The Oodnadatta track continues through flat and barren land with little vegetation. Occasional rises are mound springs like Kewson Hill, the largest active spring.
Strangways is another historic site about two kilometres west of
the Oodnadatta Track. The turnoff is at km 165. The path to the site is
rather sandy with deep ruts.
Strangways was one of many repeater stations along the Overland Telegraph Line. A fence protects the historic site. There’s a low stile to climb over. The walk to the ruins over stony terrain up a small hummock is strenuous when it is hot, however, the outlook is worth the effort. Some stone-walled sheep pens and a large stone tank, which actually looks like the ruin of a house without doors, is all what remained of the former station.
From Strangways the scenery along the OT is slightly changing as, for
the next 15 kilometres or so, the Irrapatana sand hills are stretching to
the horizon along the track. The dunes and sandy ridges are outliers of
the Simpson desert.
The first section of the track from Marree to William Creek is packed with highlights. As you arrive in William Creek you have managed the first stage of the Oodnadatta Track.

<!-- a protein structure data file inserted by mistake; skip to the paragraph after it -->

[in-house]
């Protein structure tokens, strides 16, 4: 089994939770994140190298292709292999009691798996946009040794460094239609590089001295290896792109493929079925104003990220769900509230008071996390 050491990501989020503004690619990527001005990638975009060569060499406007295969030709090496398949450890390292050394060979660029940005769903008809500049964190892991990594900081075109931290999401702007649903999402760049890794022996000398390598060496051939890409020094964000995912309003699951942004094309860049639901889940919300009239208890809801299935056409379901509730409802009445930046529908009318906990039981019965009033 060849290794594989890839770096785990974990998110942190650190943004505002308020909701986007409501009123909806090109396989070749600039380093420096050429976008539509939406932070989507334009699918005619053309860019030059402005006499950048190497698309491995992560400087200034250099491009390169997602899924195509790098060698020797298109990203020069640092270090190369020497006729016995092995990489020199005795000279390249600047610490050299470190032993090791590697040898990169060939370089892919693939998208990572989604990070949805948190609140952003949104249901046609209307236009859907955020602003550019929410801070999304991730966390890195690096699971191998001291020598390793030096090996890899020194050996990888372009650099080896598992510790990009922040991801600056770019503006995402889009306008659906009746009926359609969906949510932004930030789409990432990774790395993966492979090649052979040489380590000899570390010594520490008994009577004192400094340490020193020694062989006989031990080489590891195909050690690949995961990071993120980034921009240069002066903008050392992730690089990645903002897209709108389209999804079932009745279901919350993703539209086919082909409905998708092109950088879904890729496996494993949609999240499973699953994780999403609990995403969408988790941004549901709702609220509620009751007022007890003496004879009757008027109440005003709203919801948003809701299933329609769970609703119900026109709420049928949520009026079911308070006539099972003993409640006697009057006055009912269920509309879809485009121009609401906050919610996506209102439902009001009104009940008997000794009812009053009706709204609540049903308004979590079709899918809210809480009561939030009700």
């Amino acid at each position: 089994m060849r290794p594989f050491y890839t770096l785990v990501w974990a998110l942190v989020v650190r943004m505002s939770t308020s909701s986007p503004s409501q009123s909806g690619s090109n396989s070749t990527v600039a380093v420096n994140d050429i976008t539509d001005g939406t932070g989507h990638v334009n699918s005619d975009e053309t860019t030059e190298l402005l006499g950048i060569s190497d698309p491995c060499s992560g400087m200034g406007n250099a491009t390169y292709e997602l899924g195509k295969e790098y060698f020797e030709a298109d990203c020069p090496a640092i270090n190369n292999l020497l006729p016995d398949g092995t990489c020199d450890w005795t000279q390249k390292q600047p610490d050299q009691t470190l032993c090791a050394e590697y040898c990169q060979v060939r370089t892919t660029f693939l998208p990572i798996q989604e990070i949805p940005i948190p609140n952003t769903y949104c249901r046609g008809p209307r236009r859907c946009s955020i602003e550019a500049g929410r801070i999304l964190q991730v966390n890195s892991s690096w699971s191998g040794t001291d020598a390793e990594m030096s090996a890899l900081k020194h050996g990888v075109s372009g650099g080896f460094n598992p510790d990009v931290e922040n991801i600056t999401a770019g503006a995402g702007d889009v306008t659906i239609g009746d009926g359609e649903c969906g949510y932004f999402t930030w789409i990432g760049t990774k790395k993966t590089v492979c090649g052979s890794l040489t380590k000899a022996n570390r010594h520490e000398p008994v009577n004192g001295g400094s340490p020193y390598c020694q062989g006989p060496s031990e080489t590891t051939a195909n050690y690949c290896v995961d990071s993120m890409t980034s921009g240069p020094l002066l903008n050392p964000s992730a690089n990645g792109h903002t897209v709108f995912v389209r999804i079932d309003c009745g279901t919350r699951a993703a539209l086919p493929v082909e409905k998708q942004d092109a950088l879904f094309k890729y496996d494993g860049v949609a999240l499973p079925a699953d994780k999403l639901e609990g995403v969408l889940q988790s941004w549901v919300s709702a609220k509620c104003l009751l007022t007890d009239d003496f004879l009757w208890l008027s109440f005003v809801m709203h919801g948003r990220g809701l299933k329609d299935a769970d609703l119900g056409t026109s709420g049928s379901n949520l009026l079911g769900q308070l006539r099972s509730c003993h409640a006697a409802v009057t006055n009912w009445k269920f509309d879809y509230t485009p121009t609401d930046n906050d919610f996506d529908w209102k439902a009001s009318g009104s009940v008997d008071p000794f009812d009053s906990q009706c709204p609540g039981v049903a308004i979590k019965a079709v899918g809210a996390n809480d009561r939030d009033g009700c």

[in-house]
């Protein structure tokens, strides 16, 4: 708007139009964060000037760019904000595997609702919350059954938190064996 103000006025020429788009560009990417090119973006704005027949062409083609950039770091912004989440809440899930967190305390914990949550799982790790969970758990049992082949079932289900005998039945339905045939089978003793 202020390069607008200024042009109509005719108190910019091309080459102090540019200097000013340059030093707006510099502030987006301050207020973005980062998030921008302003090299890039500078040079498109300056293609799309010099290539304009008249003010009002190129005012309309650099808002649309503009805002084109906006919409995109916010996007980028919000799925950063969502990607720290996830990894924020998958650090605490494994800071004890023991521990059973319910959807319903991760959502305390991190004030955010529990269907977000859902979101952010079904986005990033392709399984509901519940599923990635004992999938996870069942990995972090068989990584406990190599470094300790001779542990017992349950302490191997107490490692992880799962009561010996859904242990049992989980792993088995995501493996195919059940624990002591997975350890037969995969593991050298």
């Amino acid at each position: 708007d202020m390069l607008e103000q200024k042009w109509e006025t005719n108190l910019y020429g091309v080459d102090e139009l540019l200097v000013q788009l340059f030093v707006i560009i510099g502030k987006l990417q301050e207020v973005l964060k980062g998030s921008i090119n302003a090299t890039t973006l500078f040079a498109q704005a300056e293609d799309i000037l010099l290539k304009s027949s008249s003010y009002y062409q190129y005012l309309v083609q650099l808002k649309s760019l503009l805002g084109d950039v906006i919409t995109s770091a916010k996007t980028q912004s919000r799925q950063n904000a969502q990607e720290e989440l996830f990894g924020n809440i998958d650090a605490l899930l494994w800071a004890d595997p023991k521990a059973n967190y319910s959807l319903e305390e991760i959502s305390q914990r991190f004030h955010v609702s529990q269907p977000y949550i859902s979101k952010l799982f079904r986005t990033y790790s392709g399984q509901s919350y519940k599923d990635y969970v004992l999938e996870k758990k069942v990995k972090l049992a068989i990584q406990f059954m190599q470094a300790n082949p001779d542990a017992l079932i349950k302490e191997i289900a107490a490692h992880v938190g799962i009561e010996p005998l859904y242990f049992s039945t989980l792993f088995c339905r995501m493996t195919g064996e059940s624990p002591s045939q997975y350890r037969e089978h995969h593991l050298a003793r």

Don't miss the articles below which give you many more details about the route.
Get general facts, an introduction and overview of the track. (617 km)
Read about Marree, the town at the start of the Birdsville and Oodnadatta Tracks. This is my favourite Outback town
Discover the history of the early days, when the Outback was explored.
Marree To William Creek (204 km)
The first section of the Oodnadatta Track is in my opinion the most diverse part of the track.
Lake Eyre, mound springs, several ruins of former Ghan railway sidings are among the highlights.
This small town offers everything a traveller needs. You'll be surprised what you'll find in this village half-way along the track
Oodnadatta to Marla (211 km)
First discover Oodnadatta, before you go on the last leg of the track.
Both the Ghan and the Overland Telegraph Line leave the track north of the township Oodnadatta.
Road conditions along the Oodnadatta Track.
Don't forget to read this page, it also includes useful tips by Outback Guide readers.
Read about Australia's largest lake which only fills with water every couple of years. Get the latest water status of the lake.
Aerial view of the lake - photo © John Carnemolla
Where to stay
Great tips about camping & cabins, where to get fuel & food, plus other useful information
Enjoy this most interesting track in the South Australian Outback.
Below you'll find more useful articles to help you plan your journey.